BATTLE OF WITS: A HISTORY OF PSYCHOLOGY AND DECEPTION IN MODERN WARFARE.

Owen, David.


£20.00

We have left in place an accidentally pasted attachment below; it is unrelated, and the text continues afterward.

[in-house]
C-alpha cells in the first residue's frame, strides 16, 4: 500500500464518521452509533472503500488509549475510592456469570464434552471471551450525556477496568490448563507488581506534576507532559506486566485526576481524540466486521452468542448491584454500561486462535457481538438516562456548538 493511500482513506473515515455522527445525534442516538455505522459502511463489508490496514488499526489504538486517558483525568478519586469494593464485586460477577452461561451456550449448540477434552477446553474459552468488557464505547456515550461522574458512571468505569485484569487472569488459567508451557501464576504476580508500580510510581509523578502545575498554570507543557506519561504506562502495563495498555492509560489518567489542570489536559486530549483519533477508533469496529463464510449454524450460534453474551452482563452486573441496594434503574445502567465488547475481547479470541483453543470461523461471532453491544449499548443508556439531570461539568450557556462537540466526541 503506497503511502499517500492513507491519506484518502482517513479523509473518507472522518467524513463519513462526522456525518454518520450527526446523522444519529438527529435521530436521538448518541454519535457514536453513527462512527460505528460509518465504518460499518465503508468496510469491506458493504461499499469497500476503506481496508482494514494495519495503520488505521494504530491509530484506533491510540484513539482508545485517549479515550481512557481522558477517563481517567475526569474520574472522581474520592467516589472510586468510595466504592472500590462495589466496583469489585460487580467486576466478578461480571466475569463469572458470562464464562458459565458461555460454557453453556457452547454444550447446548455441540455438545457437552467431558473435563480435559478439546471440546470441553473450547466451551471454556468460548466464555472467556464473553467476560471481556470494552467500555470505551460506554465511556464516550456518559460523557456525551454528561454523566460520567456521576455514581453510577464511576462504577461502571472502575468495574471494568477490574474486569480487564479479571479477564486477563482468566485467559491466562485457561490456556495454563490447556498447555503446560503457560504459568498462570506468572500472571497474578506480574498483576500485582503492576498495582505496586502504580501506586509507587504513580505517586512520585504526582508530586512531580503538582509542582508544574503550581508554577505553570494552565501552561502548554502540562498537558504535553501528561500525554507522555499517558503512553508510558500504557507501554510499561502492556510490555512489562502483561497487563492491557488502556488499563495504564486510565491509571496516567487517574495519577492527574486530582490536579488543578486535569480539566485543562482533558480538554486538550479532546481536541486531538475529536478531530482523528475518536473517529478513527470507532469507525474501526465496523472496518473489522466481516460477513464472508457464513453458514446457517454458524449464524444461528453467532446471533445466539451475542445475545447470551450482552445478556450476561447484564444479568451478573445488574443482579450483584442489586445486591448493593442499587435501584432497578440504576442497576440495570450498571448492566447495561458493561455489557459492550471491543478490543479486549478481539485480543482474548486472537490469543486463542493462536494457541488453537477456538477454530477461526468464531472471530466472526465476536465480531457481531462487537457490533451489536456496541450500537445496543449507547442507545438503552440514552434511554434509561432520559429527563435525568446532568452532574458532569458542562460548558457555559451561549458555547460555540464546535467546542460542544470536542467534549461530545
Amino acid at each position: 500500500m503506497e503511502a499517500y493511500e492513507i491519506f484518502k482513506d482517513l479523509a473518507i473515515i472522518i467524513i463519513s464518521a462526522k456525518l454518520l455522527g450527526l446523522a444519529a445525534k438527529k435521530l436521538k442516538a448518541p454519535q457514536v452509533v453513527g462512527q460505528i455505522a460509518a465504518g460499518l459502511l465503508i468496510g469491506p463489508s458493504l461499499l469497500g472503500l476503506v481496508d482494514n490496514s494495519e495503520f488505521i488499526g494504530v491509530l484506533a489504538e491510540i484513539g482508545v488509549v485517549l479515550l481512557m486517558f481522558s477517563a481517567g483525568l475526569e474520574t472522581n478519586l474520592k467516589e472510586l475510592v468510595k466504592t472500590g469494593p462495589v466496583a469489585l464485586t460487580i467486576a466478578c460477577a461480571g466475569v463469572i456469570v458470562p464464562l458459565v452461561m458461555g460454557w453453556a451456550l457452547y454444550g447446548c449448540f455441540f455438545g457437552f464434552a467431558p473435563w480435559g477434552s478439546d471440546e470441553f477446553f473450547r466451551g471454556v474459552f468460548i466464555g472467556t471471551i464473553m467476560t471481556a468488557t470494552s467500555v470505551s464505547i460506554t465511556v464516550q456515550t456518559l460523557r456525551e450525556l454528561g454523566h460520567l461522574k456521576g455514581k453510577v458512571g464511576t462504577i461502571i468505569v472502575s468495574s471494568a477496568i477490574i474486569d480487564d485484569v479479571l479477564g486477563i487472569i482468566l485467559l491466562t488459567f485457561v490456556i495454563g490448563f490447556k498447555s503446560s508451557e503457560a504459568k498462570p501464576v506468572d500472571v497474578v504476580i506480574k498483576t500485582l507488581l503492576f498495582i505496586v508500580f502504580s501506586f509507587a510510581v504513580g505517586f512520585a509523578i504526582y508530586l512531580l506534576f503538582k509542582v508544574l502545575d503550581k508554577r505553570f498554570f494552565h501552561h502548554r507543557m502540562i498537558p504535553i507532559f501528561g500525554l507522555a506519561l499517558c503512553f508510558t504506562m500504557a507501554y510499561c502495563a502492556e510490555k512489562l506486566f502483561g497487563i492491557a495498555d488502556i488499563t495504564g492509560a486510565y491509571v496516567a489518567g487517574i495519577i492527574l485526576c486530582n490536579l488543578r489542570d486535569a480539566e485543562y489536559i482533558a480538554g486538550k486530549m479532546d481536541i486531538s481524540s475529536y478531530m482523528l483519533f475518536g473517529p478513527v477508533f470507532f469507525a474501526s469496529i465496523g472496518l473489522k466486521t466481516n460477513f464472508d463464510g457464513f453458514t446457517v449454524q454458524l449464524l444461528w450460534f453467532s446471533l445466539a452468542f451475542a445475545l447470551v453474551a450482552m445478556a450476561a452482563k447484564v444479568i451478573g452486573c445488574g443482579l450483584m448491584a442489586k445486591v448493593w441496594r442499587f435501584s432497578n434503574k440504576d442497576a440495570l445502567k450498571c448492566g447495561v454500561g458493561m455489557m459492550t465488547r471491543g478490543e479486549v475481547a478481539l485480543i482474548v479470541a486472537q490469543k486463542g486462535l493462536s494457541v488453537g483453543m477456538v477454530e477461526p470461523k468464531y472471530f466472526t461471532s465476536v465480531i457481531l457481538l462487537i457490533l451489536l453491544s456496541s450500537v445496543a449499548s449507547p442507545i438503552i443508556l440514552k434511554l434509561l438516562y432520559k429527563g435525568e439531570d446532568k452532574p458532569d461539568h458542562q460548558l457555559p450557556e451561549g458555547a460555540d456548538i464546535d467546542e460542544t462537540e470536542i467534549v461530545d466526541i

1st ed., 1978. Xiii + 207 pp. D.j., 23 x 15cm. Lower corners bumped o/w V.G. Deception in battle is as old as the trumpets at Jericho, but as a specialised art it really came into its own with all the other scientific developments which have revolutionized warfare in the twentieth century. Deception was a war without bullets, a war which set out to confuse and mislead the enemy, to sap his morale and wear down his will to resist. It is the story of this war with which the author is concerned in this book. He briefly examines the few faltering footsteps which were made in this direction during the First World War and goes on to examine in depth the story of deception and psychological warfare in the Second World War and after. It is a remarkable story and one which may well come as a rude shock to those who cling to the idea that the British officer always fights like a gentleman.


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